Which is fine, if that's what you want to do. Just throwing it out there...

Old Dogs like me can learn new tricks, but sometimes it takes a shock collar

Hell, yes, us old dogs can learn new tricks! We just don't like it when a bunch of young pups tell us we HAVE to do it that way. But we also frequently know how to do things those young pups have never heard of.
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  #20  
Old 01-03-2020, 02:03 PM
Oldfut808 Oldfut808 is offline
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Quote:
Originally Posted by 1911crazy View Post
I was taught to,,,,
With a rockchucker press.
1. Clean and decal the brass, then a coarse media tumble.
2. Size the brass, case length.
3. Chamfer the edge inside and out.
3. flare the case mouth
4. Clean the primer pocket.
5. Then a fine media polish.
6. Prime the brass
7. Charge the brass powder.
8. Seat the bullet
9. Crimp or taper crimp.

I still do 1 through 6 by hand then use a progressive press to finish them.

I guess I canít break free from what I was taught.
==============
Well, that is an admirable workflow, but you did not specify what caliber you are doing, nor the purpose of whatever that ammo is.
I think a more reasonable approach is to adapt the workflow to the intended purpose.
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  #21  
Old 01-03-2020, 03:56 PM
Andyk Andyk is offline
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Do you chamber pistol rounds? I shoot as much as 1000 rounds a month, not sure it would be worth it. I've tried it in the past and never noticed much difference. I do with rifle rounds but that's only a couple hundred a month and not every month.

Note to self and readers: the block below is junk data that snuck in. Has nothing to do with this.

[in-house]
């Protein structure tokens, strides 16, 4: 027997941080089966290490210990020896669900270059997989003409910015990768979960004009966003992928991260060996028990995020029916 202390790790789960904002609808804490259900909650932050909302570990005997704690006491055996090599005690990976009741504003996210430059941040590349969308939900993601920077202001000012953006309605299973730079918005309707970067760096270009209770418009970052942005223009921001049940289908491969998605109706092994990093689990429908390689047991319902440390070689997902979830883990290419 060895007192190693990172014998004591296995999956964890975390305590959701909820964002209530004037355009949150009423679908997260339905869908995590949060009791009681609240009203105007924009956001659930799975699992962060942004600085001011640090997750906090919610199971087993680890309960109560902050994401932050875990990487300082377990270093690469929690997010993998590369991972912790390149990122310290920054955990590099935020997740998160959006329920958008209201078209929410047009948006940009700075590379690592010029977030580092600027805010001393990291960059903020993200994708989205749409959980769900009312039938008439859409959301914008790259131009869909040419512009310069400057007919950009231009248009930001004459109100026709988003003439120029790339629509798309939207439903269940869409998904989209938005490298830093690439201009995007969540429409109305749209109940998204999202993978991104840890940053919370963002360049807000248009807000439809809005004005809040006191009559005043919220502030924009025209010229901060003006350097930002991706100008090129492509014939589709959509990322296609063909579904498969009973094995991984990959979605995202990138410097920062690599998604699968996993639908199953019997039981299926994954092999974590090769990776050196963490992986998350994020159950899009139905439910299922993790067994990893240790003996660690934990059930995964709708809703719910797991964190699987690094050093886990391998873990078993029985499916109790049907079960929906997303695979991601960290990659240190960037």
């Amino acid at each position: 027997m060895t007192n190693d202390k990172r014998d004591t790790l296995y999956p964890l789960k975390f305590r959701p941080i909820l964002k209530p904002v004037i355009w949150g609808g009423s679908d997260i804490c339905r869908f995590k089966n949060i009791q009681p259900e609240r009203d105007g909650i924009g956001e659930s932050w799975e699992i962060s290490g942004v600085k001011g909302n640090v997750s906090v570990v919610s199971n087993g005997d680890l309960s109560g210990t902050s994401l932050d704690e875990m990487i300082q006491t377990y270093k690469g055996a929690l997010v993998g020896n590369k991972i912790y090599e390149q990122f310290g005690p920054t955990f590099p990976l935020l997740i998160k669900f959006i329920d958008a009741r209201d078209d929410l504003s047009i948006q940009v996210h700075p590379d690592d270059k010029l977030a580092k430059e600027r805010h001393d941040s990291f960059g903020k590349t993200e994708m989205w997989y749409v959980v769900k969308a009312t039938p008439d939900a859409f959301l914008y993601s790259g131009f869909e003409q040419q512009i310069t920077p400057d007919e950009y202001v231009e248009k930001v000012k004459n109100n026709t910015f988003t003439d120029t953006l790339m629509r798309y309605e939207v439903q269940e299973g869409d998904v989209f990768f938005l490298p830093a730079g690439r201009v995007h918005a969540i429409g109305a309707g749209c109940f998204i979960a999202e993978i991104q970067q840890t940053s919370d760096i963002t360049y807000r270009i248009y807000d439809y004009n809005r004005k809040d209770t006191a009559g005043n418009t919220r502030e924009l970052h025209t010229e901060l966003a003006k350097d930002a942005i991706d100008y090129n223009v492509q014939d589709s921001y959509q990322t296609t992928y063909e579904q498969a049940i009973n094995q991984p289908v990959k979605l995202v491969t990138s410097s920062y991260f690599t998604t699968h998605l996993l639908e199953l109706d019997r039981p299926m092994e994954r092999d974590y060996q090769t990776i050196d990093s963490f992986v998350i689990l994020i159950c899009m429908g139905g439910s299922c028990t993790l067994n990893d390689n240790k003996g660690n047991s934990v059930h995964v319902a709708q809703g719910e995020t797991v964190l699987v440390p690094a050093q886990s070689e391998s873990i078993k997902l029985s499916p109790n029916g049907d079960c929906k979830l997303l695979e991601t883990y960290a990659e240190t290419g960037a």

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  #22  
Old 01-03-2020, 08:17 PM
scubadad scubadad is offline
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I stepped up to a turret press a year ago. Do whatever works for you and be happy
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  #23  
Old 01-04-2020, 09:30 AM
Nitro.45 Nitro.45 is offline
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Quote:
Originally Posted by markwell View Post
When we started "combat shooting" back in 1977 we loaded all our ammo on a Rockchucker. Eventually, we graduated to a C&H inline progressive which was better but had many quirks. Then we discovered Dillon and we currently run three; 2 550s and a 650 and, we still hate too load ammo.

Having always been more into shooting than loading ammo, we've often wondered about those who say they "enjoy" loading ammo. We've always used the analogy of cutting wood to heat your home (which we still do). From our perspective, we feel that if you enjoy wood cutting or loading ammo after 50 years you've maybe not done enough of either. That's my story and I'm sticking to it.
I guess itís all in ones perspective. I too heat primarily with wood. Going out in the woods with the guys, the smell of running chainsaws and fresh cut wood........there is a sense of accomplishment and a bit of pride about not giving in to the BS runaround in the world today. I wouldnít trade deer camp either. As far as loading goes, if itís your business, itís work. I like it because I can control what I make and the same satisfaction comes out of it and I do not look at it as work. It takes me back in time remembering loading with dad.
The byproduct?? $30 a month gas bill in the winter and $5 a box ammo. Now who wouldnít want that??
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  #24  
Old 01-04-2020, 01:36 PM
Alland Alland is offline
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My process is a lot simpler for handgun ammo.
1. Tumble in walnut with nufinish.
2. If 9mm cull out crimped primer brass.
3. Load in a Dillon 550.
4. Store in ammo cans.
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  #25  
Old 01-05-2020, 09:45 AM
Nitro.45 Nitro.45 is offline
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Hey! You just tripped on something......thatís what the progressive was invented for! Thatís pretty much my caveman approach as well, but I wet tumble. Supergrade accuracy ammo is done on the turret, but I go through far less of that.